Early experience with double balloon enteroscopy: a leap ...


Published on

  • Be the first to comment

  • Be the first to like this

No Downloads
Total views
On SlideShare
From Embeds
Number of Embeds
Embeds 0
No embeds

No notes for slide

Early experience with double balloon enteroscopy: a leap ...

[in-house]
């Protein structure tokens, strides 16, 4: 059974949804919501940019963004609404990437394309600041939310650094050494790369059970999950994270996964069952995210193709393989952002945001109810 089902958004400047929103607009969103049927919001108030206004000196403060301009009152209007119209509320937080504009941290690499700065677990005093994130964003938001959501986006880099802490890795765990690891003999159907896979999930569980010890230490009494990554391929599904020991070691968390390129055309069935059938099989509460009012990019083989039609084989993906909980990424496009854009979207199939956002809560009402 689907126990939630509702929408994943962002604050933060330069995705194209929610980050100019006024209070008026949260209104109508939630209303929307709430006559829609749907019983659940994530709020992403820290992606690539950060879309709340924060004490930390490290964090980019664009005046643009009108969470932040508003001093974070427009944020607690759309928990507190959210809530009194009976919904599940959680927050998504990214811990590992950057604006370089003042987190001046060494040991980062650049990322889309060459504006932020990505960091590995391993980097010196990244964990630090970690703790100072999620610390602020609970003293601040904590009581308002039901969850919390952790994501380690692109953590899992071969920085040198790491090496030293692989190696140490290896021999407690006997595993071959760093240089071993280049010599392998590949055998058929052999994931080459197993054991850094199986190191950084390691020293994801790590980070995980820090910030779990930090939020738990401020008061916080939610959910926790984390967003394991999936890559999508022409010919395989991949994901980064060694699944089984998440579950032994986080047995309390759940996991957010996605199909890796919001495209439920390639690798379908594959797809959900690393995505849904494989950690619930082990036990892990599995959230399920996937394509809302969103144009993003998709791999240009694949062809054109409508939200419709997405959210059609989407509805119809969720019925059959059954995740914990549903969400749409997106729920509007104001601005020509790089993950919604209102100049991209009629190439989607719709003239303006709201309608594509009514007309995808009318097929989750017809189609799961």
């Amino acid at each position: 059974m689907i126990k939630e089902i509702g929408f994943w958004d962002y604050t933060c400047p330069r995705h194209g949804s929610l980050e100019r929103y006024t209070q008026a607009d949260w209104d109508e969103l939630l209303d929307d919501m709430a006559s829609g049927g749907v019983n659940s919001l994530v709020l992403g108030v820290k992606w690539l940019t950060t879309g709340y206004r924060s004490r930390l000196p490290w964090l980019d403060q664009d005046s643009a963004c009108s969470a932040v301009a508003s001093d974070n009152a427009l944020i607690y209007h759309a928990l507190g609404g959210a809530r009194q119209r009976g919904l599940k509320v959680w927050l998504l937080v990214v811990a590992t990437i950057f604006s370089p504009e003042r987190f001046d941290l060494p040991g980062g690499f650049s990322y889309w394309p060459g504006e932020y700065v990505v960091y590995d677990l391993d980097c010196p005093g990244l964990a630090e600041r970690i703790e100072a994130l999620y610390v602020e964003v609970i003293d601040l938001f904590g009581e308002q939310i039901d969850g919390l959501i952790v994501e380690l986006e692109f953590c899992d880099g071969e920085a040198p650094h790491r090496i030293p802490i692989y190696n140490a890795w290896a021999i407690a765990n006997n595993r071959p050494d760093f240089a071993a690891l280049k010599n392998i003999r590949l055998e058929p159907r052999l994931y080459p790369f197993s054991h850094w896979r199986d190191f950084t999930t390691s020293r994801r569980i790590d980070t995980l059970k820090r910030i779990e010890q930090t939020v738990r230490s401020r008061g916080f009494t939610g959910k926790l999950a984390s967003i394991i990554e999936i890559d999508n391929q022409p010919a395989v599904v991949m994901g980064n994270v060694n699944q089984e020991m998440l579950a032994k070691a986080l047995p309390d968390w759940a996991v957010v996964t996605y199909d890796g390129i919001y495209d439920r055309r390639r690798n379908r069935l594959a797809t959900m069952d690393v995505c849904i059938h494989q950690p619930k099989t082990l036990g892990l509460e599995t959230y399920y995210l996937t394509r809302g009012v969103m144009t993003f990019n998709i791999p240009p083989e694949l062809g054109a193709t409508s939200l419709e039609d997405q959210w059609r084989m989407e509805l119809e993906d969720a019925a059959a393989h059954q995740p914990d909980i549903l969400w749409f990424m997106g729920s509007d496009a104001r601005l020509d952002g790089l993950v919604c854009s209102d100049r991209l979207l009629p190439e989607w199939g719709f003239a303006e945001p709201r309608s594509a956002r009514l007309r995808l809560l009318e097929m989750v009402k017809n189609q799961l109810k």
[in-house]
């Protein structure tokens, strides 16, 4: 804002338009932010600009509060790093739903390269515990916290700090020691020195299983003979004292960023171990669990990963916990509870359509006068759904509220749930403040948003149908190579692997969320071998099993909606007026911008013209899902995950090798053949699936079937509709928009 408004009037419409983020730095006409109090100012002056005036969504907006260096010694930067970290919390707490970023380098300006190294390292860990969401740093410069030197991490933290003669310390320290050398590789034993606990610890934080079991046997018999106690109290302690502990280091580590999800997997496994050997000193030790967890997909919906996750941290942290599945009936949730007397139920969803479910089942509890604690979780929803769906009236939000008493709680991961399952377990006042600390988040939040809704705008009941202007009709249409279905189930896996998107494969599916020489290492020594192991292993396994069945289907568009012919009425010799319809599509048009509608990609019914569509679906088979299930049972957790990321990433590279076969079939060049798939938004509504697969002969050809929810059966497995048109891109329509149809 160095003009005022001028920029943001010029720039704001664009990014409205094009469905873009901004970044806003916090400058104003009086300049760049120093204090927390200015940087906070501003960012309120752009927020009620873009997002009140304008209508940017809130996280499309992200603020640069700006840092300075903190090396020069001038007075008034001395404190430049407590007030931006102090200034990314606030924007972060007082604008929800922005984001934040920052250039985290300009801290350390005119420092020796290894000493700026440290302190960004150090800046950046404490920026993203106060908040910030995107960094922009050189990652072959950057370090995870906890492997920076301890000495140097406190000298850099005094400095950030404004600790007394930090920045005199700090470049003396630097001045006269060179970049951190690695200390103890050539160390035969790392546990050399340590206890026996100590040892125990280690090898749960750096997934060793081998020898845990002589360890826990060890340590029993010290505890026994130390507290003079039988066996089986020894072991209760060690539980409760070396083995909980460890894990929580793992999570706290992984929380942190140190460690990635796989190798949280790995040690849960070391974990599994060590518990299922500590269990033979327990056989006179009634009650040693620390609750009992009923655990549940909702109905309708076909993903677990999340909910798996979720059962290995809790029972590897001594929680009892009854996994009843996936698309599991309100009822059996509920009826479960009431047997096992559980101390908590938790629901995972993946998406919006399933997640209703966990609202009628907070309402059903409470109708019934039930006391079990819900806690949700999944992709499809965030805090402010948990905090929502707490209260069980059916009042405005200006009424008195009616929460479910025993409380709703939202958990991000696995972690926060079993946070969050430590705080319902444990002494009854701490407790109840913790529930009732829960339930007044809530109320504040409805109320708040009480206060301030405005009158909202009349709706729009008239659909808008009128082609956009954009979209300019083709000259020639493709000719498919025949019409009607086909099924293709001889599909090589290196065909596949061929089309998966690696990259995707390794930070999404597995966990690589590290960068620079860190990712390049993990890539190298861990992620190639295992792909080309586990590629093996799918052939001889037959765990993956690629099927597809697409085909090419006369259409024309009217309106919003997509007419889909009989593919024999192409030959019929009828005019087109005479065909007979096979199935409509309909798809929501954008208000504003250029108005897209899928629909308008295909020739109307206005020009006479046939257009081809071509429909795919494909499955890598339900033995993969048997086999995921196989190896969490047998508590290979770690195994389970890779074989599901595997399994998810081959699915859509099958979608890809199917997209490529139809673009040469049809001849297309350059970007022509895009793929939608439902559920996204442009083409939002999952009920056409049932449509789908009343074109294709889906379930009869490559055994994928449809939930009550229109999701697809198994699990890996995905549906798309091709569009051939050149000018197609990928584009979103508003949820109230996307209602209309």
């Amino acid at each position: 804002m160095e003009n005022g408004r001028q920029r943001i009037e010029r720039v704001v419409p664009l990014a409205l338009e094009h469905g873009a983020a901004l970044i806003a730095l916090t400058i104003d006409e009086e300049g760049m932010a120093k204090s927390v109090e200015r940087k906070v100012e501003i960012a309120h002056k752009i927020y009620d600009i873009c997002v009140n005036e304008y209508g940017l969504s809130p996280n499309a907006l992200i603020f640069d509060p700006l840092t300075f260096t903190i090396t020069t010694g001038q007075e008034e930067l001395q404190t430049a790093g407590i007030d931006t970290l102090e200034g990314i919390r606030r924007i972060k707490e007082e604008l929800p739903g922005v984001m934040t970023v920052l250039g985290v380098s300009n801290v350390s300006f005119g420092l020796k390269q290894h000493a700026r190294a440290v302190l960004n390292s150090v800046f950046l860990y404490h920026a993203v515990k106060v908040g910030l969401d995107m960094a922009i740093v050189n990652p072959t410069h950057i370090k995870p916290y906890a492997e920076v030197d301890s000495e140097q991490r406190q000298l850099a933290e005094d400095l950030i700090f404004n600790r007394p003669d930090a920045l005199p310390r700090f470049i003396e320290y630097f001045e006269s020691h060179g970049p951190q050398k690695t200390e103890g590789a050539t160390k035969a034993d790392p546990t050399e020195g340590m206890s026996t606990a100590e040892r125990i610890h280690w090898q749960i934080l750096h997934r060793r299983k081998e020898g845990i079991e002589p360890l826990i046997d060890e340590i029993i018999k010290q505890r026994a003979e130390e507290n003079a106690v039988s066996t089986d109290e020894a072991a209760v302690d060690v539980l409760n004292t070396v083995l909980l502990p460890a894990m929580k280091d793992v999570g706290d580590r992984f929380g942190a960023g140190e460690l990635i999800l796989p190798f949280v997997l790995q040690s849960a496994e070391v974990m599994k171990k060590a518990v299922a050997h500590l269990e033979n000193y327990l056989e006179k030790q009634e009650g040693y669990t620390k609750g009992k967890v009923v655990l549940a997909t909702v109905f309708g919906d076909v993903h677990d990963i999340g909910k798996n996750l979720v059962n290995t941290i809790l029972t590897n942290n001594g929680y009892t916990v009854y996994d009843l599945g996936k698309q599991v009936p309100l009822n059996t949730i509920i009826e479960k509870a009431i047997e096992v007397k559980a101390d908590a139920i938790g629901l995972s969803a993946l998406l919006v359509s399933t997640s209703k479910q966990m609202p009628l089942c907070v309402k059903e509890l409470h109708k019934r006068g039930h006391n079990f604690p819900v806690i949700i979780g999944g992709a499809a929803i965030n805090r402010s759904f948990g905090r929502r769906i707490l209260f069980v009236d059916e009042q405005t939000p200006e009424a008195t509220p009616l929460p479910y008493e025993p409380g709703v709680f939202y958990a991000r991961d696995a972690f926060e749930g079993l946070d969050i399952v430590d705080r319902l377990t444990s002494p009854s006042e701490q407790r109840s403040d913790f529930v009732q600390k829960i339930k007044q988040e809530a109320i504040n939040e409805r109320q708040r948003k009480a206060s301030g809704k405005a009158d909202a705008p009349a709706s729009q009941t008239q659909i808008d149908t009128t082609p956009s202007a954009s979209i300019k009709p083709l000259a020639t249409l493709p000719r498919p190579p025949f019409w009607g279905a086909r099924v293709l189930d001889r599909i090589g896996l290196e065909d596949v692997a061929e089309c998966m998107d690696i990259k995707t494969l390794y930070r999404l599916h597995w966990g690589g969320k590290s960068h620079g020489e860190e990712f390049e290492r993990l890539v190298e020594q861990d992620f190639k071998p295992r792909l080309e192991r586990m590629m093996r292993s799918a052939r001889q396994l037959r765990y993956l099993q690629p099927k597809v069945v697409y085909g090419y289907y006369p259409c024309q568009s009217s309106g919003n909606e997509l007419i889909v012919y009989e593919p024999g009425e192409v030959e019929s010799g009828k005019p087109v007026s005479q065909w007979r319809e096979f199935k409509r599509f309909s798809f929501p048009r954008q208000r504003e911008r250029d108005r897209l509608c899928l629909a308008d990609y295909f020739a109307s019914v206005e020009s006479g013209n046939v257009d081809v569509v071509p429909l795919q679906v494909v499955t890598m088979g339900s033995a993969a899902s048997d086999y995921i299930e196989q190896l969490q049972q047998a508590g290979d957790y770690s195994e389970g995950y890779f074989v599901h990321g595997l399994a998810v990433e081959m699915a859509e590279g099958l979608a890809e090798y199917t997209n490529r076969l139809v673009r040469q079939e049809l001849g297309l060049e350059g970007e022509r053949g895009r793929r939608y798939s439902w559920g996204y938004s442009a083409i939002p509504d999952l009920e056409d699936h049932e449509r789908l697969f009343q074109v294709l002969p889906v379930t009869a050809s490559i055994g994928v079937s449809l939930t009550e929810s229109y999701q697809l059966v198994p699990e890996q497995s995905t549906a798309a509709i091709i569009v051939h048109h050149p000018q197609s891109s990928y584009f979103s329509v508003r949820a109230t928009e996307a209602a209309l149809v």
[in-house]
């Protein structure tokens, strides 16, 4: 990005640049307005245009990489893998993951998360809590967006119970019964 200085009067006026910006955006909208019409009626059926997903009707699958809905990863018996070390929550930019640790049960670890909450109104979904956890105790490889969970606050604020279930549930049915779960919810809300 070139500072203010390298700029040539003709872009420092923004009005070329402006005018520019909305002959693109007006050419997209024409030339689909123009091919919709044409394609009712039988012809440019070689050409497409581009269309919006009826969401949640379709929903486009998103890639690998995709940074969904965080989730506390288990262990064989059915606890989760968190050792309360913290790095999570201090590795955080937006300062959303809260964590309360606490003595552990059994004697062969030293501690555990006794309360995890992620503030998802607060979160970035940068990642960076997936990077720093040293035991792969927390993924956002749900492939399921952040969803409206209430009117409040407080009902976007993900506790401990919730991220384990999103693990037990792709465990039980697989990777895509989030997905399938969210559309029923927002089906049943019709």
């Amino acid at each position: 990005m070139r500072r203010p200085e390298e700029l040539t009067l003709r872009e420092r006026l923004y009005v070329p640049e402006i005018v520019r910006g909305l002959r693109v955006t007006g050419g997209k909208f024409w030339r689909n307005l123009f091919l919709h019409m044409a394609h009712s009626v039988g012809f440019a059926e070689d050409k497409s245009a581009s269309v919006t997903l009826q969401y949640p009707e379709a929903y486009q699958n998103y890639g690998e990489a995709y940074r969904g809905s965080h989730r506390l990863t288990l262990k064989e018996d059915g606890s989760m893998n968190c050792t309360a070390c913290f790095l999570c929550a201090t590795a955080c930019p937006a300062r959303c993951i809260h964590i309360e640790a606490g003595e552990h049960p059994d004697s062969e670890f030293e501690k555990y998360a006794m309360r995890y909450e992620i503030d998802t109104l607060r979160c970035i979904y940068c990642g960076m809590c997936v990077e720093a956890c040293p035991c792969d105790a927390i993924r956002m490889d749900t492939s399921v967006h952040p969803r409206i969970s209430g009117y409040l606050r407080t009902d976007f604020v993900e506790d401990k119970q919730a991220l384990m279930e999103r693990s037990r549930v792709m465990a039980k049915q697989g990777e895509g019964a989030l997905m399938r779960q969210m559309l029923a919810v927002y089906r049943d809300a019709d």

1. 1. Original Article Singapore Med J 2007; 48 (1) : 50 Early experience with double balloon enteroscopy: a leap forward for the gastroenterologist Ang D, Luman W, Ooi CJ ABSTRACT jejunal/ileal lesions (one), and focal villous Introduction: Double balloon enteroscopy atrophy (two). Small intestinal pathology was (DBE) is a novel procedure that allows excluded in three patients with abnormal complete visualisation, biopsy and treatment computed tomography (CT) findings. Endo- of small intestinal disorders. We describe scopy time for antegrade DBE was 46.1 (+/- our early experience with the use of DBE, 20.1) minutes and for retrograde DBE was evaluating the indications, diagnostic rates 70.8 (+/- 11.0) minutes. The findings of WCE and complications. A secondary aim of the correlated with DBE findings in nine of 12 study was to compare the findings from DBE (75 percent) patients. Apart from the first with wireless capsule endoscopy (WCE). three DBE procedures, all subsequent cases were performed without fluoroscopy. When Methods: Retrospective study of stratified into antegrade and retrograde patients referred to the Department of DBEs respectively, procedural duration, Gastroenterology and Hepathology at the sedative use and diagnostic yield were Singapore General Hospital for evaluation comparable for one and two endoscopist of suspected small bowel diseases between DBEs. No complications were recorded. February 2005 and May 2006 was done. A total of 34 procedures were conducted on 30 Conclusion: Our early experience with DBE patients. A standardised data collection form shows it to be safe and effective in imaging was used. the small intestine, and it may soon become a standard mode of investigation for the Results: DBE was carried out via the oral gastroenterologist. approach (19 patients), anal approach (eight patients), and both approaches Keywords: double balloon enteroscopy, (three patients). Mean age was 53 (range obscure gastrointestinal bleeding, smallDepartment ofGastroenterology 16–79) years. 12 procedures (35.3 percent) intestinal disorders, wireless capsuleand Hepatology, had one endoscopist and 22 (64.7 percent) endoscopySingapore GeneralHospital, procedures had two. The overall diagnostic Singapore Med J 2007; 48(1):50–60Outram Road,Singapore 169608 input from DBE was 73.3 percent (22 of 30 patients). A positive diagnosis was INTRODUCTIONAng D, MBBS,MRCP achieved in 19 patients: jejunal gastro- Double balloon enteroscopy (DBE) is a new diagnosticRegistrar intestinal stromal tumour (GIST) (one), and therapeutic modality originally described byLuman W, MBChB, jejunal sarcoma (one), jejunal adenocarcinoma Yamamoto et al in 2001(1) that allows high resolutionMD, FRCPVisiting Consultant (one), duodenal adenocarcinoma (one), visualisation, diagnostic and therapeutic interventions malignant lymphangioma (one), eosino- in all segments of the small intestine. Developments inOoi CJ, MBBS,FRCP philic enteritis (one), pseudomembranous endoscopy have provided us with new instruments forSenior Consultant ileitis (one), tuberculous ileitis non-surgical evaluation of the small intestine which isCorrespondence to: (one), jejunitis/ileitis (seven), lymph- an anatomically-challenging area of the gastrointestinalDr Ooi Choon JinTel: (65) 6321 4684 angiectasia attributed to relapsed tract to study, in view of its remoteness from the mouthFax: (65) 6227 3623 Non-Hodgkins lymphoma (one), combination and anus. The availability of wireless capsule endoscopyEmail: ooi.choon.jin@sgh.com.sg of angiodysplastic lesions and apthous (WCE) which was approved by the United States Food and